Having a camera in the vehicle doesn't interfere with the safety of the job. If you can't do the job safely while being on camera, you shouldn't be doing it. If you're doing things you shouldn't be and that's why you don't want the camera in the car, you shouldn't be doing it. There are tons of jobs where people are on camera without any issue whatsoever. Just because it isn't required, doesn't mean they don't have a right to do it. Can't handle it? Work elsewhere. Simple.

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2 hours ago, Jtalk4456 said:

1. Let me ask you this, will a dash cam facing the steering wheel do anything to catch him peeing on my lawn? Also if amazon gave proper breaks, that would be irrelevant. And I have cameras on my house to catch him.
2. Same question as above, this won't catch this behavior. This only sees the driver driving, nothing else.

3. I don't entirely disagree, but this isn't Amazon's vehicles and the cameras are trained on the one area that won't catch any bad behavior except for singing out of key.

4. It's possible, and I'm open to any discussion where safety truly is impacted that much. But first I need to ensure that camera in MY vehicle I use for deliveries isn't suddenly watching me off hours on the way to the grocery store. I need to ensure that they don't fire me for hearing me talking to a friend about politics on speaker. I need laws to ensure this is ONLY USED for safety and accountability. And most of all, I need to see the study and how the results were gotten.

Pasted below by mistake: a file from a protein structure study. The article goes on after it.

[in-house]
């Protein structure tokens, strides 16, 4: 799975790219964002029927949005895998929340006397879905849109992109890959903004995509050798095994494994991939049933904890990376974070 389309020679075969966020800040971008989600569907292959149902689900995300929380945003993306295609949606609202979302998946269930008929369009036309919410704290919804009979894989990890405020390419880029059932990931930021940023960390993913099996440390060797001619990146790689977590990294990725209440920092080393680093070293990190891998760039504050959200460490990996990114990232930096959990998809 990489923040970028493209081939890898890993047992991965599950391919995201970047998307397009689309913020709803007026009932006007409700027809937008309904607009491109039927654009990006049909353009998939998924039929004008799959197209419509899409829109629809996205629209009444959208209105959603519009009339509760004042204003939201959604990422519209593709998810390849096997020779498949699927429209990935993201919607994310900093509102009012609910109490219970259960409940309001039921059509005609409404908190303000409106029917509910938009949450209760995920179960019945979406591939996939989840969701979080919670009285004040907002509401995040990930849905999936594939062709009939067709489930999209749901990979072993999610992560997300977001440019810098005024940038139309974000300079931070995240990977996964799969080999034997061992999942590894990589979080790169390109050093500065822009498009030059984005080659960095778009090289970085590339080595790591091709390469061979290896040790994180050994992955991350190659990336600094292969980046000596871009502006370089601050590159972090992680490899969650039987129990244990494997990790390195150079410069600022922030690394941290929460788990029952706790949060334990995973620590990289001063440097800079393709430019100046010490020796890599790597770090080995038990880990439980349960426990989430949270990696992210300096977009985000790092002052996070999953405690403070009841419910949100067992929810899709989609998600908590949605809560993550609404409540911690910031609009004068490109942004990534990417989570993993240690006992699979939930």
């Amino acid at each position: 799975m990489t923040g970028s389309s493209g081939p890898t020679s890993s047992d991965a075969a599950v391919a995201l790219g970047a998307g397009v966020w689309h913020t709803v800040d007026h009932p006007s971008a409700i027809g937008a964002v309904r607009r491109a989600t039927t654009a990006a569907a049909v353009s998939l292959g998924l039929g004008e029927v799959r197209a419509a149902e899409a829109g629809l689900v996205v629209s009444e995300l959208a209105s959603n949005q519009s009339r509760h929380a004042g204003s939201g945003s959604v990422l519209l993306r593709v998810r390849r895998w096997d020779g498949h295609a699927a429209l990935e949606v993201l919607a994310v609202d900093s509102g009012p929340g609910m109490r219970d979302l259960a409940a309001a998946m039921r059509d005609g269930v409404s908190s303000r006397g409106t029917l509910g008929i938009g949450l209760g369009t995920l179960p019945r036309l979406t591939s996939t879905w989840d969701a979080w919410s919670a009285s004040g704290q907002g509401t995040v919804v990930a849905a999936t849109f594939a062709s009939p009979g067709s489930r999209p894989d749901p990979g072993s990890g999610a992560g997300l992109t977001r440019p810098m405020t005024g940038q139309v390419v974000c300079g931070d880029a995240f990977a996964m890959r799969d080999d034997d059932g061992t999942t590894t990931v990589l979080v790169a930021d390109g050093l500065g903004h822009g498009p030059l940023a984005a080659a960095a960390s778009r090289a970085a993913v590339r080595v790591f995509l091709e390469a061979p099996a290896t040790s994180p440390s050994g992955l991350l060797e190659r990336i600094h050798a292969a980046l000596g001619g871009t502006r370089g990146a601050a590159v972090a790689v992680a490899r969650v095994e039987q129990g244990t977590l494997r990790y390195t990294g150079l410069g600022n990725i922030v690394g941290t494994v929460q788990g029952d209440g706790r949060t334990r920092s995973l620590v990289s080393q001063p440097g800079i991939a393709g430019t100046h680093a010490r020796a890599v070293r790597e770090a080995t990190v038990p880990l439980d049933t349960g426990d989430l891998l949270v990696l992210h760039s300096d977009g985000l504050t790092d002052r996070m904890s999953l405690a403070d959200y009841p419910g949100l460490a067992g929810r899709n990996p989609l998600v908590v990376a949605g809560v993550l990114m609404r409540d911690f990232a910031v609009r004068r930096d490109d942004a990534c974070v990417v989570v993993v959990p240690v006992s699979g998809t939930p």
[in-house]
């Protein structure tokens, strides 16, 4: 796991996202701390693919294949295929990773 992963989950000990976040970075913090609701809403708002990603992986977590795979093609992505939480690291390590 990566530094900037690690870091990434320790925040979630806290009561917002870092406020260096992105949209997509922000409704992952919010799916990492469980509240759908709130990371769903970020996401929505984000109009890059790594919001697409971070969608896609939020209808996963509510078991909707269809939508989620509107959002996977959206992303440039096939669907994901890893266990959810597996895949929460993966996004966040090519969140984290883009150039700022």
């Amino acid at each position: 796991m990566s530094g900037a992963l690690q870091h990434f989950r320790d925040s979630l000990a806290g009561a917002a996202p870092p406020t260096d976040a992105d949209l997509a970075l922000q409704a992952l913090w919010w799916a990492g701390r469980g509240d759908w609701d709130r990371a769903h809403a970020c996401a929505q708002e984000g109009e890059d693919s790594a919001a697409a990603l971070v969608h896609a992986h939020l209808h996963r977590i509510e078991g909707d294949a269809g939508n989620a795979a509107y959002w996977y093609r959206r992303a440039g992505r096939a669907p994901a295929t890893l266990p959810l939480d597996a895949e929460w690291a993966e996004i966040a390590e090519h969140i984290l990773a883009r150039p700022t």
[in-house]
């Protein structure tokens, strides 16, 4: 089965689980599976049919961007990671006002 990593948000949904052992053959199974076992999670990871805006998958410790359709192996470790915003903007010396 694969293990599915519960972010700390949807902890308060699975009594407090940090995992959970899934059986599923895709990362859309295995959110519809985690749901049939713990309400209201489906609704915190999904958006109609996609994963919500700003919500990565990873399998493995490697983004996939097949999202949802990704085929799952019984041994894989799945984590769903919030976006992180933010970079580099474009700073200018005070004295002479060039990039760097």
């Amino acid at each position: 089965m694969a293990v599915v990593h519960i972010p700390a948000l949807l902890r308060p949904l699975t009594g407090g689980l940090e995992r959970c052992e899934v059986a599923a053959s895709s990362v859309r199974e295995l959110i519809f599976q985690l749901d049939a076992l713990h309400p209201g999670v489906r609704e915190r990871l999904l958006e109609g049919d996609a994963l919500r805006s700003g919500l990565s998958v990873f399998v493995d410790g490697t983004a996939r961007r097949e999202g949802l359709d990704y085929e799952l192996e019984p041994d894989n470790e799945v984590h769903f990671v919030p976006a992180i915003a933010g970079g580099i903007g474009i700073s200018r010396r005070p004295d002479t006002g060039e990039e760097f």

I thought about that, but given an accident will include a police report naming who was driving, and outside of accidents and bad driving, a camera on the outside of the car would prevent this being an issue.

Wishful thinking, but the allure of cheap items has kept them good through tons of scandals so far, I think canceling Amazon should have been done long ago if we wanted to stop them. Our only option now is to use law to regulate them.

Misrepresentation is a big issue, They could be getting these numbers by pitting their worst drivers with complaints against their best drivers.

Those are work settings, this is in PERSONAL VEHICLES

We get it, you dislike Amazon. Go find another job if you don’t like the conditions. Here in the UK almost all busses,,many taxis and most delivery vans have cameras. It is a two way thing. You are increasing your personal safety. You are helping reduce insurance costs. You are protecting your employer too. Everywhere there are cameras these days and I see nothing wrong with it as long as you are a law obiding citizen. People here complain about ANPR and I don’t get that either. It is a great tool and as long as you understand it is not tracking everyone, just wanted vehicles, then there is no issue.

 

As you seem obsessed with the human digestive system you should realise that in many countries, urinating in public is against the law. We all get caught short at times but most of us have the good decency to find a suitable place. I would suggest doing it where you know you are being filmed is far from suitable. Cameras toilets is obviously wrong, cameras in delivery vans, no worries.